Research: Imaging repair

Brown et al. Segmentation of magnetization transfer ratio lesions for longitudinal analysis of demyelination and remyelination in multiple sclerosis. Neuroimage. 2012 Oct 27. doi:pii: S1053-8119(12)01062-2.

These investigators' demonstrate a new technique to quantify longitudinal changes in magnetization transfer ratio (MTR) magnetic resonance imaging (MRI). These changes are indicative of demyelination and remyelination. This technique comprises a definition of ΔMTR lesions, which are identified directly from the MTR images, and an automatic procedure for segmenting these lesions. We used this technique to analyze MTR changes in lesions of subjects with rapidly progressing multiple sclerosis before and after treatment with immunoablation and stem cell transplant. Subjects who experienced clinical improvement after treatment showed significantly improved MTR recovery in lesions that were recovering during treatment (p<0.0001) while those who were clinically stable after treatment showed significantly poorer MTR recovery (p=0.002). The statistical power of this technique to detect treatment effects on MTR recovery was shown to be considerably better than previous methods. These results suggest that longitudinal measurements of MTR in ΔMTR lesions may be an important technique for the assessment of treatment effects on remyelination in clinical trials.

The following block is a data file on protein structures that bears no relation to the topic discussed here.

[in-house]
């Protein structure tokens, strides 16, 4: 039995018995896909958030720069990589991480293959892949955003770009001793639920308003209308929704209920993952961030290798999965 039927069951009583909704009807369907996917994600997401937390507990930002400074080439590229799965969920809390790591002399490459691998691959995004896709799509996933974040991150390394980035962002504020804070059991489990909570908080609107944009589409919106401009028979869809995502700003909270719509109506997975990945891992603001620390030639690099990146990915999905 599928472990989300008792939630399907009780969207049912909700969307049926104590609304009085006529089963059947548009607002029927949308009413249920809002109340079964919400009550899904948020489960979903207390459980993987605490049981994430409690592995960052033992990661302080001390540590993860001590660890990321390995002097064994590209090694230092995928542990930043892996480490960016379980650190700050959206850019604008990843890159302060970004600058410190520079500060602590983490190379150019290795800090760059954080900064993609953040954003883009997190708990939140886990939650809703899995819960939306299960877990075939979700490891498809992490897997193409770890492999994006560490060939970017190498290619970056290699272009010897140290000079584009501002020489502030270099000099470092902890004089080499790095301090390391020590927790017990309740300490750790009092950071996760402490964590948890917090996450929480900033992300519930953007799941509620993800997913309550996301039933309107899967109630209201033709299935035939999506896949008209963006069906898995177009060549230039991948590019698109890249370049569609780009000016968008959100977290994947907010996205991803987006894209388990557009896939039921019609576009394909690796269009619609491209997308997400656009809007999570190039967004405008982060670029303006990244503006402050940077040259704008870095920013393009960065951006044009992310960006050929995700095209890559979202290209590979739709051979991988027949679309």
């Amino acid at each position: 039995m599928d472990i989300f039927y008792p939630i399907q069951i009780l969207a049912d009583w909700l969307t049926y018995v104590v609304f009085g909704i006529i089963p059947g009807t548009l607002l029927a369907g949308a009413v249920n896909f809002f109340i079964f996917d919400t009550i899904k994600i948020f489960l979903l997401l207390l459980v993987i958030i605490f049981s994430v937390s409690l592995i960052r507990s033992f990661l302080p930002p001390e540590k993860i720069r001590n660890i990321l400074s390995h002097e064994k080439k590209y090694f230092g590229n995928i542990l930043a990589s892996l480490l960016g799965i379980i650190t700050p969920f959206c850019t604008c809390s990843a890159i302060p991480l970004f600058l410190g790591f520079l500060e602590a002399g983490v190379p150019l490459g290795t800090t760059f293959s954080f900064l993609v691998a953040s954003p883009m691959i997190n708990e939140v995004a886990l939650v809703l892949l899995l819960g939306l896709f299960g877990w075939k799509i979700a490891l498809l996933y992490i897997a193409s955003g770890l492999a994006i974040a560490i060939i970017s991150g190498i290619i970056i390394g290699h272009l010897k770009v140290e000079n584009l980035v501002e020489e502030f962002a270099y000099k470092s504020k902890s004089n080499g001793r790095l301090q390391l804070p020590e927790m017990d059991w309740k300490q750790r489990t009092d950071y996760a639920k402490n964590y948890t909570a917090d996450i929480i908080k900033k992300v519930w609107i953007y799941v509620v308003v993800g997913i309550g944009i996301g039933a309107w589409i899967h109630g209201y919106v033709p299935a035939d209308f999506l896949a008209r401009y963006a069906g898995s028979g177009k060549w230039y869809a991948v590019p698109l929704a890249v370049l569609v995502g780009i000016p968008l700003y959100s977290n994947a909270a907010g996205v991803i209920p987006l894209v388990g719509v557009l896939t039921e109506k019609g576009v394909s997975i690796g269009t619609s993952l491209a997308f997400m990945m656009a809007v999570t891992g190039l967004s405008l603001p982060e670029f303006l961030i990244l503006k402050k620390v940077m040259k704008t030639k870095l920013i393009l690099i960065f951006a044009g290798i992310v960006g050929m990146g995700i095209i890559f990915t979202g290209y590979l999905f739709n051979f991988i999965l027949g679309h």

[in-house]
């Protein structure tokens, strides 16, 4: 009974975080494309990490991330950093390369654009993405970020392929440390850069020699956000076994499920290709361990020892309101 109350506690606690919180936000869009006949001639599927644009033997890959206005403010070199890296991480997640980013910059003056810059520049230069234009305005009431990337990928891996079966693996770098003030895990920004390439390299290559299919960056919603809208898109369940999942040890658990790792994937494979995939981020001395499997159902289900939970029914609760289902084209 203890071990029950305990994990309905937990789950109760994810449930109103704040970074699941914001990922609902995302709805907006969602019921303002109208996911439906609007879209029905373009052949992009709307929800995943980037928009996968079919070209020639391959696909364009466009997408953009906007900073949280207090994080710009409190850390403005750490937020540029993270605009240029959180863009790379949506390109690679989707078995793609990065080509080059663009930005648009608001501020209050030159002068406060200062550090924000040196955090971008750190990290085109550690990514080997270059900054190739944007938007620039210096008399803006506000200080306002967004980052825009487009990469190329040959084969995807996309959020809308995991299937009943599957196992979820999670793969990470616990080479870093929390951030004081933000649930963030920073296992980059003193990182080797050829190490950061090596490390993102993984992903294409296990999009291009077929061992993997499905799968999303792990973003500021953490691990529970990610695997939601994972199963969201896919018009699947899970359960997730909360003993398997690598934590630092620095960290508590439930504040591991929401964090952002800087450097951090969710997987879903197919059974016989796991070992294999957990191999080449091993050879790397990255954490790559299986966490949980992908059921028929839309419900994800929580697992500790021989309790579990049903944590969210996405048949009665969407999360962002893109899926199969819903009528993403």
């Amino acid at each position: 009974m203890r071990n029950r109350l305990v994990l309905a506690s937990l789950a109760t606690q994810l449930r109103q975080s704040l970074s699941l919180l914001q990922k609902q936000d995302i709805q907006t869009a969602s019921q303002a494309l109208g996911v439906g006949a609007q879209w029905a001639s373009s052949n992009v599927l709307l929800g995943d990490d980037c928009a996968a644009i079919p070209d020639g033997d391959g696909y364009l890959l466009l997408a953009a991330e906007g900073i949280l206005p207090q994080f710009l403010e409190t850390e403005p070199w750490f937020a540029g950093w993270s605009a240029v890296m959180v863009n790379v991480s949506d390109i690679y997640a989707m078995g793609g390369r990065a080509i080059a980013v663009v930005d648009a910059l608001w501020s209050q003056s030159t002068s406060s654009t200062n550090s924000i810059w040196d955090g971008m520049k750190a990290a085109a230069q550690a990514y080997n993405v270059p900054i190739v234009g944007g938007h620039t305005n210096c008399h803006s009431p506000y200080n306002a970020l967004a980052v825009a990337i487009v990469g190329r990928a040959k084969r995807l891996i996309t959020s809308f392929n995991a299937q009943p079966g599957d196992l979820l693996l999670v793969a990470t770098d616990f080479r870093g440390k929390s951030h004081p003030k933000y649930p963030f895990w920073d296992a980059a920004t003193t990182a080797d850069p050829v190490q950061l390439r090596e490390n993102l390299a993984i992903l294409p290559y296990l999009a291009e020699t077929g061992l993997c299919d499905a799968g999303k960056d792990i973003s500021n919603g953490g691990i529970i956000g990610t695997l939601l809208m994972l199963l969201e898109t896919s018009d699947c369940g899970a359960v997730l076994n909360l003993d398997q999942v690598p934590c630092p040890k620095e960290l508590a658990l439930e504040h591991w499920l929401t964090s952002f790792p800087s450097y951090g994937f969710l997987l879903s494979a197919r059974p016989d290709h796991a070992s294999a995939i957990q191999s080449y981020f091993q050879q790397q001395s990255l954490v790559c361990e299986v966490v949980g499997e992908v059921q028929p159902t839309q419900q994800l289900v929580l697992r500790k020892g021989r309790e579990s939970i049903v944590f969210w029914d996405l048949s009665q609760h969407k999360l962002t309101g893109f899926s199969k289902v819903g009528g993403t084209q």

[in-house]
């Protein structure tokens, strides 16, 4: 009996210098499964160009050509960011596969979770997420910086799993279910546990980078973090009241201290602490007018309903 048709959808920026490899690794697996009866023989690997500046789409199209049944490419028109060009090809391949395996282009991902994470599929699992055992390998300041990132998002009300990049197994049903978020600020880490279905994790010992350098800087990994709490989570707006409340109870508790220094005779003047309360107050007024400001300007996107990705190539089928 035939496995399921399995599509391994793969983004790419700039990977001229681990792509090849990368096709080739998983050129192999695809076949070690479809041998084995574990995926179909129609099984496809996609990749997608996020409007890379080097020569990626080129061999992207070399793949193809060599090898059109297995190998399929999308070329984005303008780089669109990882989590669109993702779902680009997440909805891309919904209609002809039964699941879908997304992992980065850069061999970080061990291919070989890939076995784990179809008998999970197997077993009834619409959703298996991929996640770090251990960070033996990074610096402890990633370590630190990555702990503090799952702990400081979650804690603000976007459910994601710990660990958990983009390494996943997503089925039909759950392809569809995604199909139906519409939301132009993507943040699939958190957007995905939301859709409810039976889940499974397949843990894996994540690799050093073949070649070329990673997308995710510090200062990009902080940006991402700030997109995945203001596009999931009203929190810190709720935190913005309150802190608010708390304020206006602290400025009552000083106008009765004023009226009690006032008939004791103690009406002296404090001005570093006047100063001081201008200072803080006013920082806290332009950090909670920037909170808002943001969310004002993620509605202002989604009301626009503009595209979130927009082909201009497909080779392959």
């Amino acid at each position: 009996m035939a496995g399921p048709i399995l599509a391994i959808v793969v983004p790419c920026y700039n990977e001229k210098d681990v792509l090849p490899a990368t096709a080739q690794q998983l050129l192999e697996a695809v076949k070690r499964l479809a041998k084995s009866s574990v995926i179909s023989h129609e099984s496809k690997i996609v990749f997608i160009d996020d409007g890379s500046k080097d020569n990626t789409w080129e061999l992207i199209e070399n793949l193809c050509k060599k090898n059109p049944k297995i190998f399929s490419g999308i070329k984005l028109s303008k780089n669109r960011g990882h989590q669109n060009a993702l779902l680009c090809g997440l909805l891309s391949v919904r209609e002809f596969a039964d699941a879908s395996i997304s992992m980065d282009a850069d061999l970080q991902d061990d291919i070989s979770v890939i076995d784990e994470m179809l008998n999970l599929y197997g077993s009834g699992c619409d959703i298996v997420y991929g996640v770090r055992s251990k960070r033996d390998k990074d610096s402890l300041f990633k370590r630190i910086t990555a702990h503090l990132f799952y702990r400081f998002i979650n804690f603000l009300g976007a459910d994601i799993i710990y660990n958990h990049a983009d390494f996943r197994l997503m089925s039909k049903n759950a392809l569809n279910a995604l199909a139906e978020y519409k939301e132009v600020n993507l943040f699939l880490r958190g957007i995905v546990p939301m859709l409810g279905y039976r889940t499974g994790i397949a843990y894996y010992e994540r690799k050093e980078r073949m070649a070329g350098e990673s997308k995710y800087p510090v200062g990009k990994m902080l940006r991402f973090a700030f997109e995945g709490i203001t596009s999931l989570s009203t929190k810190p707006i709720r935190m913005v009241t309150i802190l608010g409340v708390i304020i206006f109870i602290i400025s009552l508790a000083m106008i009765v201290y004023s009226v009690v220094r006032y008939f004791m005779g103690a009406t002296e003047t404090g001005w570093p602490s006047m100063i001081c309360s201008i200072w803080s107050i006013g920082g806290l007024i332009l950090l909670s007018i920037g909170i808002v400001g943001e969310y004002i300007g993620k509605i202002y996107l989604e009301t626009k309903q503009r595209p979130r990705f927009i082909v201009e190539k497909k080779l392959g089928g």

A representative slice of an MTR image from two timepoints (left and middle) and a ΔMTR map (right). The ΔMTR map is obtained by taking the difference between the MTR images at timepoint 2 and timepoint 1. Two new MTR lesions (blue arrows) are evident at timepoint 2 but not at timepoint 1. One MTR lesion apparent at timepoint 1 (red arrow) has partially recovered by timepoint 2. MTR lesions with increasing and decreasing MTR are segmented using the ΔMTR map and are called ΔMTR lesions

One important area to investigate repair is to work out how it may be monitored. This study suggests one such imaging modality. Although changes in MTR may be a good indicator of changes in myelin, MTR change is not completely specific for myelin. As with any imaging technique, possible confounding effects should be considered. MTR changes rapidly at the time of lesion formation, making measurements in this period dependent on the phase of lesion formation/resolution at the time of imaging. However if it does represent remyelination it is a useful tool.

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